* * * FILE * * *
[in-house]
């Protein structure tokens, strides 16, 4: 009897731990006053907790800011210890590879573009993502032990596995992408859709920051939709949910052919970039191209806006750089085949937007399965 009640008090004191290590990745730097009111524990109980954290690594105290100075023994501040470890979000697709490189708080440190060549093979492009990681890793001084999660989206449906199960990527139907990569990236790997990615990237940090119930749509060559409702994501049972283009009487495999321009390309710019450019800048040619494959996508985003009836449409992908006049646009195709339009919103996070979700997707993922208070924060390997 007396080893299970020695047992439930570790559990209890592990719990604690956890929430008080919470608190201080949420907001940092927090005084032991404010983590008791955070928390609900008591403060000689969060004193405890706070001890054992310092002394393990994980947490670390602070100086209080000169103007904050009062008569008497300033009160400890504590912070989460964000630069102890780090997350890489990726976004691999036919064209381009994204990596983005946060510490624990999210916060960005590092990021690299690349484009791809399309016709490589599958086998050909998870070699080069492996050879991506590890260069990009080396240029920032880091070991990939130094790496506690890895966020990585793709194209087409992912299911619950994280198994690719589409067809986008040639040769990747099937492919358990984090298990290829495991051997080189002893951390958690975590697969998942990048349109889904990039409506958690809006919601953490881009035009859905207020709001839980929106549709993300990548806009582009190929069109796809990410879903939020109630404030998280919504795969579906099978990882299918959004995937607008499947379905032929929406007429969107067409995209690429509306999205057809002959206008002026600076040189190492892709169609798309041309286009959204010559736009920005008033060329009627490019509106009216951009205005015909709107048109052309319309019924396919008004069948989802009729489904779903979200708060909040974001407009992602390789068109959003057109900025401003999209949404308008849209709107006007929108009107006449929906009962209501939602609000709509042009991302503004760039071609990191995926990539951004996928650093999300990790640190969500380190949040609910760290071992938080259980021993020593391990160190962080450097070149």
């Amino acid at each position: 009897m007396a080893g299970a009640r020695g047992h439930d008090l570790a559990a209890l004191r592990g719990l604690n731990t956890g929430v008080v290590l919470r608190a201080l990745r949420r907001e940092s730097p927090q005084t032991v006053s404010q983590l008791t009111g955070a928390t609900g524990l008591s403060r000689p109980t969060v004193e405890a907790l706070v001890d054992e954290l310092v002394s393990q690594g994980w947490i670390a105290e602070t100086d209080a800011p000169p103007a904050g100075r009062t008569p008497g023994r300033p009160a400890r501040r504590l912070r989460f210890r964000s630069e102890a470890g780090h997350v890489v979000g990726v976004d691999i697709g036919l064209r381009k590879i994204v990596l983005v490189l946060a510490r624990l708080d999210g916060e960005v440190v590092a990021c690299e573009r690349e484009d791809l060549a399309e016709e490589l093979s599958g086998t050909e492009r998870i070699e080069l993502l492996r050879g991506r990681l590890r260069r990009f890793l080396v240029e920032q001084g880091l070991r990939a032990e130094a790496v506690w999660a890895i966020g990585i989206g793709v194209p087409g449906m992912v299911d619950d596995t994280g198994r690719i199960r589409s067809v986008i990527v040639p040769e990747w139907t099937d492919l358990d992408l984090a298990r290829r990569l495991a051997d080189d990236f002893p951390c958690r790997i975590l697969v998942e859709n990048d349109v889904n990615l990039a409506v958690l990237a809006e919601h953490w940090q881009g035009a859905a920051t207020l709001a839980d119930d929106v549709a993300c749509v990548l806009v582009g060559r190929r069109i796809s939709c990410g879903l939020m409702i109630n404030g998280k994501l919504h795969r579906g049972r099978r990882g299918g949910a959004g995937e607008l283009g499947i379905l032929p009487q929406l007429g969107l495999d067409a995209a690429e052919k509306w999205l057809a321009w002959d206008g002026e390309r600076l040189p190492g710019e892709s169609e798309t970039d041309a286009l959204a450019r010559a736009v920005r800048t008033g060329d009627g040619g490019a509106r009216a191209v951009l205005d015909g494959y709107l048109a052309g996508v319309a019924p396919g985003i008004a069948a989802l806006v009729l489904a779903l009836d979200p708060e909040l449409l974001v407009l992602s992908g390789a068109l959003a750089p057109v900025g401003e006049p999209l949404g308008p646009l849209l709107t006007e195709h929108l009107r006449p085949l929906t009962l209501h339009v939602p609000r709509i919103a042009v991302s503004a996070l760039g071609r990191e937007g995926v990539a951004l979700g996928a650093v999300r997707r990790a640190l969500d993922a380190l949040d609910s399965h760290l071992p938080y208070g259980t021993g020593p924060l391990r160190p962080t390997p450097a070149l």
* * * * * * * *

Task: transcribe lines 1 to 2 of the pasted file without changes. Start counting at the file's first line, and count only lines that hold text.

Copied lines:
[in-house]
């Protein structure tokens, strides 16, 4: 009897731990006053907790800011210890590879573009993502032990596995992408859709920051939709949910052919970039191209806006750089085949937007399965 009640008090004191290590990745730097009111524990109980954290690594105290100075023994501040470890979000697709490189708080440190060549093979492009990681890793001084999660989206449906199960990527139907990569990236790997990615990237940090119930749509060559409702994501049972283009009487495999321009390309710019450019800048040619494959996508985003009836449409992908006049646009195709339009919103996070979700997707993922208070924060390997 007396080893299970020695047992439930570790559990209890592990719990604690956890929430008080919470608190201080949420907001940092927090005084032991404010983590008791955070928390609900008591403060000689969060004193405890706070001890054992310092002394393990994980947490670390602070100086209080000169103007904050009062008569008497300033009160400890504590912070989460964000630069102890780090997350890489990726976004691999036919064209381009994204990596983005946060510490624990999210916060960005590092990021690299690349484009791809399309016709490589599958086998050909998870070699080069492996050879991506590890260069990009080396240029920032880091070991990939130094790496506690890895966020990585793709194209087409992912299911619950994280198994690719589409067809986008040639040769990747099937492919358990984090298990290829495991051997080189002893951390958690975590697969998942990048349109889904990039409506958690809006919601953490881009035009859905207020709001839980929106549709993300990548806009582009190929069109796809990410879903939020109630404030998280919504795969579906099978990882299918959004995937607008499947379905032929929406007429969107067409995209690429509306999205057809002959206008002026600076040189190492892709169609798309041309286009959204010559736009920005008033060329009627490019509106009216951009205005015909709107048109052309319309019924396919008004069948989802009729489904779903979200708060909040974001407009992602390789068109959003057109900025401003999209949404308008849209709107006007929108009107006449929906009962209501939602609000709509042009991302503004760039071609990191995926990539951004996928650093999300990790640190969500380190949040609910760290071992938080259980021993020593391990160190962080450097070149």